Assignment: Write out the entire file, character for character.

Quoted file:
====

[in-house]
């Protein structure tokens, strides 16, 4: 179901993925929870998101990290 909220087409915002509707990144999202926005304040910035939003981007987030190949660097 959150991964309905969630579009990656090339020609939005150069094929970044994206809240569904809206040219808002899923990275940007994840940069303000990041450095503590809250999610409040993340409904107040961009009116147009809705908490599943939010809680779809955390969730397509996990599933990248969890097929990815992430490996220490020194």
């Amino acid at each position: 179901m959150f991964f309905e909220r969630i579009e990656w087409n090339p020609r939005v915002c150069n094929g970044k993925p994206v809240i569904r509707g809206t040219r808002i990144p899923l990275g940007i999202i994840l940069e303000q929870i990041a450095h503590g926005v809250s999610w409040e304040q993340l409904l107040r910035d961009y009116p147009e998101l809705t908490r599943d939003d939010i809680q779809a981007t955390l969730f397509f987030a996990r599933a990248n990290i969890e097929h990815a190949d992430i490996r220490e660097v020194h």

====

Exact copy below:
[in-house]
């Protein structure tokens, strides 16, 4: 179901993925929870998101990290 909220087409915002509707990144999202926005304040910035939003981007987030190949660097 959150991964309905969630579009990656090339020609939005150069094929970044994206809240569904809206040219808002899923990275940007994840940069303000990041450095503590809250999610409040993340409904107040961009009116147009809705908490599943939010809680779809955390969730397509996990599933990248969890097929990815992430490996220490020194």
């Amino acid at each position: 179901m959150f991964f309905e909220r969630i579009e990656w087409n090339p020609r939005v915002c150069n094929g970044k993925p994206v809240i569904r509707g809206t040219r808002i990144p899923l990275g940007i999202i994840l940069e303000q929870i990041a450095h503590g926005v809250s999610w409040e304040q993340l409904l107040r910035d961009y009116p147009e998101l809705t908490r599943d939003d939010i809680q779809a981007t955390l969730f397509f987030a996990r599933a990248n990290i969890e097929h990815a190949d992430i490996r220490e660097v020194h």